Door slightly ajar for felon voting rights

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If you commit a felony in the state of Iowa, you lose the right to vote and run for public office. There’s an exception to that rule, though, if the governor chooses to restore those rights.

And Darryl Norquist hasn’t been able to vote since his third OWI, which gave him a felony conviction in 1998. 

“I’ve seen the margins of the votes are so close any more that I feel my vote would make a lot more of a difference than it used to,” said Norquist.

Secretary of State Paul Pate said back in 2016 that people like Norquist would have an uphill battle. 

“These are people who are bad people these are not jaywalkers. there is a price you pay for that. your time,” said Pate. “We have a real simple 13 questions filled out where you can get your rights restored “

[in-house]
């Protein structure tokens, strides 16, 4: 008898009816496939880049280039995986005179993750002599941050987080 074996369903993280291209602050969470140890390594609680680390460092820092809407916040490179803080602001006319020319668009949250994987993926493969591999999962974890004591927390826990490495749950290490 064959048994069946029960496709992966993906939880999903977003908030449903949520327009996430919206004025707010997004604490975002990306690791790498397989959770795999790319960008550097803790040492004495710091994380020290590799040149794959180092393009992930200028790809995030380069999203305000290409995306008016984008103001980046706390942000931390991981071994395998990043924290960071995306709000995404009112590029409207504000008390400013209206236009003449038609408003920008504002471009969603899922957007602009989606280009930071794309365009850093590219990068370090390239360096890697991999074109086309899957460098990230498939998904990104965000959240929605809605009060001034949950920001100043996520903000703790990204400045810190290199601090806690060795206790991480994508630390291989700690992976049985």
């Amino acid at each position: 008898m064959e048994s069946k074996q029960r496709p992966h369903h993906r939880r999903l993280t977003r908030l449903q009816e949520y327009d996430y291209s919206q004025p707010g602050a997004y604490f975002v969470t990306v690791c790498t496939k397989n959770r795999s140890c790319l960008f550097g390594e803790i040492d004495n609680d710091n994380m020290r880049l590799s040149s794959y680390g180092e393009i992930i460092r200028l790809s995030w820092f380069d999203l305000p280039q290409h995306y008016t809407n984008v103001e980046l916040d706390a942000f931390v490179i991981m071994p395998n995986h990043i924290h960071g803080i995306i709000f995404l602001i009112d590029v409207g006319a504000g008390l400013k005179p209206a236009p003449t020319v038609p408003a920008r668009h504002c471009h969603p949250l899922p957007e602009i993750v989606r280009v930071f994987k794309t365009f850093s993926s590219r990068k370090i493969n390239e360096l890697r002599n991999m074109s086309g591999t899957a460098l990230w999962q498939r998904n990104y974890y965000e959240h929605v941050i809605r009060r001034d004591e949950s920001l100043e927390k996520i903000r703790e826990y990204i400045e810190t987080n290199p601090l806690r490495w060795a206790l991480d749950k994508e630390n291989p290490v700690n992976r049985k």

Governor Reynolds alone has the power to give those rights back in Iowa, though she hinted the 
process may be changing.

“We’re going to sit down and I’m looking forward to making some recommendations, so stay tuned,” said Reynolds.

Reynolds and her team were swamped with letters before Election Day, to hear felons’ appeals.
Florida’s decision is a small part of what her team is weighing. 

“We’re looking at several criminal justice reforms and we’re going to take a look at several components of that, and hopefully that’ll be part of the condition of the state next year,” said Reynolds.

So far, Reynolds says she’s helped 88 people vote again. Norquist would like to join that list.

“Even though I might not agree with some of the crimes they may have done,” said Norquist. “But I think if they’ve paid their debt they should have the right to vote. It would make me feel more like an American, like I would have a voice.”

Governor Tom Vilsack allowed all felons to vote back in 2005, but when Governor Terry Branstad took over in 2011, he reversed that decision to the current one.

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